The expansion of the digital insurance market in Korea is driven in some part by the government's initiative to reform the regulatory framework. Since April 2019, the FSC has put in place the financial regulatory sandbox, a program aimed at designing appropriate financial regulations in a way that allows businesses to introduce innovative products and services and expands customer access to them. The entry of various platform operators into the insurance market is likely to encourage market competition, leading to greater consumer choice of insurance products and services.

Healthcare is becoming a critical aspect of insurers' digitalization. Many insurance companies in Korea have been entering the healthcare service market through digital platforms since the government allowed insurers to provide non-medical healthcare services to the general public, such as personal health data management and fitness assistance services. Insurers will be able to customize their products by taking advantage of these healthcare platforms that enable them to measure risks individually and accumulate related data. As they can reflect individual risks in pricing, they will also be able to offer a wide range of lower-priced health insurance products designed to attract consumers with low-risk profiles.

Most importantly, going digital has already been an irreversible trend for many years in line with the rise of e-commerce amid the growth of a tech-driven digital economy. This has fundamentally changed customer expectations, reinforcing customer preference to swift and convenient digital services. As a result, sales through the online insurance distribution have been increasing in Korea, and this trend is being accelerated in the wake of the COVID-19 outbreak, which has hampered face-to-face insurance sales.

The cyber marketing (CM) channel for insurance sales is growing fast in Korea. Non-life premiums from the CM channel increased by 23% in the second quarter of 2021 compared to the same period of the prior year. This stands contrast to the face-to-face channel, which grew by 2.7% over the same period. Compared to four years earlier, the volume of CM channel premiums more than doubled.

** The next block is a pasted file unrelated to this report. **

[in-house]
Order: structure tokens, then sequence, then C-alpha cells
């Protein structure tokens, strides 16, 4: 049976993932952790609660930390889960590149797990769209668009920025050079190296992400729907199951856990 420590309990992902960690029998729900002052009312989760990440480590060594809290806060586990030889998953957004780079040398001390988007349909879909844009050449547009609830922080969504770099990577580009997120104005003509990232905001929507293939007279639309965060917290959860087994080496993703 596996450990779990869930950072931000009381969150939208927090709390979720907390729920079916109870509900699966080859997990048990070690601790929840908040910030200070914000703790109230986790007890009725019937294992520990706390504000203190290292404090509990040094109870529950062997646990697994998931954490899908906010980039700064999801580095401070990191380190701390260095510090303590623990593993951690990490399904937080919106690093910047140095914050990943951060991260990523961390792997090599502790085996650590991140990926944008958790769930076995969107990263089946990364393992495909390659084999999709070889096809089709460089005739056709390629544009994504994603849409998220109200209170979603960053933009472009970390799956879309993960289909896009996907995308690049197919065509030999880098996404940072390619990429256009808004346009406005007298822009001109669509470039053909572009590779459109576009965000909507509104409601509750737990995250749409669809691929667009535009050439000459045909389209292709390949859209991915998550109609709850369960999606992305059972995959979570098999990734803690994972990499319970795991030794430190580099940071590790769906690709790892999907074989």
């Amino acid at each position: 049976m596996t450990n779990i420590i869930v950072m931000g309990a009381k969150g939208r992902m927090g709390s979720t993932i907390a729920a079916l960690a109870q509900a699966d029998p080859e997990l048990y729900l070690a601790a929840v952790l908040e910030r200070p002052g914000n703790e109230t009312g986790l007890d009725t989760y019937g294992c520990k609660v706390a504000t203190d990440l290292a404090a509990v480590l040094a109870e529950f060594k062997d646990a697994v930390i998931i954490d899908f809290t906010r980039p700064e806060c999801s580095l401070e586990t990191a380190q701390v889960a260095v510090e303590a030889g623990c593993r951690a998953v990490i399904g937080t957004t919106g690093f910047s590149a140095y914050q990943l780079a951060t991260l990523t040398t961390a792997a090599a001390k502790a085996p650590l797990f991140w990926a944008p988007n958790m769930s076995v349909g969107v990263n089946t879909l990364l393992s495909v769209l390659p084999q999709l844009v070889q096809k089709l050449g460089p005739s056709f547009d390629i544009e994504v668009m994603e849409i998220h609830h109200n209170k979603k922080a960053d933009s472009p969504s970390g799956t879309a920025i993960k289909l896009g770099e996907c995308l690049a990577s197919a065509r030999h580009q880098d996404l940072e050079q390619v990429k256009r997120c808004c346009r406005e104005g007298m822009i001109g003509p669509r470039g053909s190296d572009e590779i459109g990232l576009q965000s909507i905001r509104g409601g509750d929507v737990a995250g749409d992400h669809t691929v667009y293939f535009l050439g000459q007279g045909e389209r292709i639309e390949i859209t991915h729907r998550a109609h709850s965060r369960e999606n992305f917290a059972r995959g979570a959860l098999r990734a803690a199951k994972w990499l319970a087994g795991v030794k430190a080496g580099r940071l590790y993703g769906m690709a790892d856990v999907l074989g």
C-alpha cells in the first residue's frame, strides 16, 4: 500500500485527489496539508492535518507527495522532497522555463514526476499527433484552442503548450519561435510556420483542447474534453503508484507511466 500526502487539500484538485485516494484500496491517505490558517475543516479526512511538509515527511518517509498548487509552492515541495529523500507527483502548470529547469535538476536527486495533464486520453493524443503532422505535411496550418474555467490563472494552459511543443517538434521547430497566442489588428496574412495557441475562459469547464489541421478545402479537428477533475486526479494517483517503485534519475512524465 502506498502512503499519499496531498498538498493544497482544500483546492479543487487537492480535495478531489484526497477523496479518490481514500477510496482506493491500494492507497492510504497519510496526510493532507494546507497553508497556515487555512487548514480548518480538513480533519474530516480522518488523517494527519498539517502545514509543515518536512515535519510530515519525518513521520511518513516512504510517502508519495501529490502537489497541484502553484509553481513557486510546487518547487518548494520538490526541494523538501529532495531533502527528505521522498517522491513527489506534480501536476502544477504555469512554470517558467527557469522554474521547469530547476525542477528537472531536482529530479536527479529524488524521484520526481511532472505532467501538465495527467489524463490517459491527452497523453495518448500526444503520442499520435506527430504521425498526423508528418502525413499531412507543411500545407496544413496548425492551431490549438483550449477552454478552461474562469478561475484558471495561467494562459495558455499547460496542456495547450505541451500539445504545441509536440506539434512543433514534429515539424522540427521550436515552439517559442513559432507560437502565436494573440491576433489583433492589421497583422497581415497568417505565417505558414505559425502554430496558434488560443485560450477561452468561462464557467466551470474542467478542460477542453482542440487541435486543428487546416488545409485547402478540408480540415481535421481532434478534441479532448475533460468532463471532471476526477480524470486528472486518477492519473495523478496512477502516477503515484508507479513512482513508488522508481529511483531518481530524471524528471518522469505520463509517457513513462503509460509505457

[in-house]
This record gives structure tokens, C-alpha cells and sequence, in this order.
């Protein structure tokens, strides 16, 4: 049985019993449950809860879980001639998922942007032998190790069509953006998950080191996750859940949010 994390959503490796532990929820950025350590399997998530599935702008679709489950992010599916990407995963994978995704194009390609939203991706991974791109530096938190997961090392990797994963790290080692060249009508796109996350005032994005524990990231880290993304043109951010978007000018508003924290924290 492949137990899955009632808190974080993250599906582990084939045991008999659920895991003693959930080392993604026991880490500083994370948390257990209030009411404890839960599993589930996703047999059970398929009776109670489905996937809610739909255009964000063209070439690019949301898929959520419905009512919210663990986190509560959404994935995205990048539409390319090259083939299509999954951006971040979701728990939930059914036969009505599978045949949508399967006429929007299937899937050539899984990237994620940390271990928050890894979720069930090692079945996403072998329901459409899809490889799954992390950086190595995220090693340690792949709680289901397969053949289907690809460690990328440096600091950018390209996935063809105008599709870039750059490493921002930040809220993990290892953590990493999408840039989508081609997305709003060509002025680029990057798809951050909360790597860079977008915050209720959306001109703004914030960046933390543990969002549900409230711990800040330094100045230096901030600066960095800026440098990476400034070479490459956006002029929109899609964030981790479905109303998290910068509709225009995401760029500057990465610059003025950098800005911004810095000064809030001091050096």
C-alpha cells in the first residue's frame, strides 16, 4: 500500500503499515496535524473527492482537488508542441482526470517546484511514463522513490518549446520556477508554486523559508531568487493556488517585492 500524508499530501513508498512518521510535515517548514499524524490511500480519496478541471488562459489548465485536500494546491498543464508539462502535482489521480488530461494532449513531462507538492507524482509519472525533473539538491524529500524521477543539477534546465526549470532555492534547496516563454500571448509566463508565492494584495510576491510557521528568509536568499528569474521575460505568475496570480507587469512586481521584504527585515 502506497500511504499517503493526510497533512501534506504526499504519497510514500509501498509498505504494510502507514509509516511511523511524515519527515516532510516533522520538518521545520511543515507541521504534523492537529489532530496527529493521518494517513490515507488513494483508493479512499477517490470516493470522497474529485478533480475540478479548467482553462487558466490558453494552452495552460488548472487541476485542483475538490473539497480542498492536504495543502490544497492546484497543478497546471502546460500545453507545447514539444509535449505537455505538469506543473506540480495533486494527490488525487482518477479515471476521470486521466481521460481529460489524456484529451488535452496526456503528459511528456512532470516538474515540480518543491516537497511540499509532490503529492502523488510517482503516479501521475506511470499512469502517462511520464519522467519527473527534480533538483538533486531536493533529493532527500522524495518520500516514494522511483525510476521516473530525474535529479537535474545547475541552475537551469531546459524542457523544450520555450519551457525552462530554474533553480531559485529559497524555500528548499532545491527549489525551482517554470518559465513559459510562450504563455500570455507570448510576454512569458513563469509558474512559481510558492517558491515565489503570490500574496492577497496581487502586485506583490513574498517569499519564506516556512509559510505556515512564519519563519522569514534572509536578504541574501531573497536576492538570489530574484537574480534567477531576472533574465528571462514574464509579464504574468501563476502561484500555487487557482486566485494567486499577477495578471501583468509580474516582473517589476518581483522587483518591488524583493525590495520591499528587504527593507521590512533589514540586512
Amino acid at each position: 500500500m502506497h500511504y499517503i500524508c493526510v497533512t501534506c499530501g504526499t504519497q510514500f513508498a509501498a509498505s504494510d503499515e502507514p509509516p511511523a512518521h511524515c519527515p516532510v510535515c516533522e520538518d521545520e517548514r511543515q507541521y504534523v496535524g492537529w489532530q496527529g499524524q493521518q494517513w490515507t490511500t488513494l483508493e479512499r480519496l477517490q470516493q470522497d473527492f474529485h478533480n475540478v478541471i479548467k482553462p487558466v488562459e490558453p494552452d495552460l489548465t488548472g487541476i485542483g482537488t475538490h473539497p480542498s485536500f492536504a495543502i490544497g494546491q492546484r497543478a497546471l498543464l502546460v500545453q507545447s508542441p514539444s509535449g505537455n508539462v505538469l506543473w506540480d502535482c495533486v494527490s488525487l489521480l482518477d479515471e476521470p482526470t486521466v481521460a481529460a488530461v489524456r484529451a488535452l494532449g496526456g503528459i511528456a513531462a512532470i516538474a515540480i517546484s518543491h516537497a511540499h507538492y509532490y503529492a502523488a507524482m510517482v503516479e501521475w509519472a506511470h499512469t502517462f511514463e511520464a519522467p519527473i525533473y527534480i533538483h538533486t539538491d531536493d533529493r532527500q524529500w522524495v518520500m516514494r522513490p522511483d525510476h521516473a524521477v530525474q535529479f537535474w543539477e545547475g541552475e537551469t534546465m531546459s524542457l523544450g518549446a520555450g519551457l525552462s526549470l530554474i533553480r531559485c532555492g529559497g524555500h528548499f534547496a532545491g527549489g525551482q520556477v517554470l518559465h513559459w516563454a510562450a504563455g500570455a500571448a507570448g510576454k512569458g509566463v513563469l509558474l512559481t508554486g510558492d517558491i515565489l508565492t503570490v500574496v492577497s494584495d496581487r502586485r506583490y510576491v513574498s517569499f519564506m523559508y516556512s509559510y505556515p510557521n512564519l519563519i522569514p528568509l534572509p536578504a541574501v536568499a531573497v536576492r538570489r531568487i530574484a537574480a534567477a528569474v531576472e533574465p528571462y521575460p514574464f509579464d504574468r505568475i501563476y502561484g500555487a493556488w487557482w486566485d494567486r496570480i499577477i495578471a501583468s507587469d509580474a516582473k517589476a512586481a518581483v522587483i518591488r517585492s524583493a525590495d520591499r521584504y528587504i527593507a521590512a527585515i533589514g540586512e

Trend of Non-Life Premiums from the CM Channel (2017-2021)
(Source: General Insurance Association of Korea)

The growth trend of the CM channel in the life insurance market is also remarkable. The total first-year premiums of life insurers via the CM channel surged by about 50% year on year to KRW 25.3 billion in 2020. As of August 2021, 18 life insurers reported a year-on-year growth rate of 190.4% in first-year premiums from the CM channel. Although the CM channel still accounts for a very small portion of the total premiums, the share has been growing rapidly.

Advanced technologies help insurance companies attract target customers effectively, offer instant quotes, improve customers experience, expand payment options, and process claims quickly. In other words, digital transformation is taking place across the whole value chain of the insurance industry. In order to survive and thrive in this digital era, insurers will continue to look at how they can adjust or innovate their business models to meet the growing need for personalized insurance products that are based on usage or tied to the behavior of insurance consumers.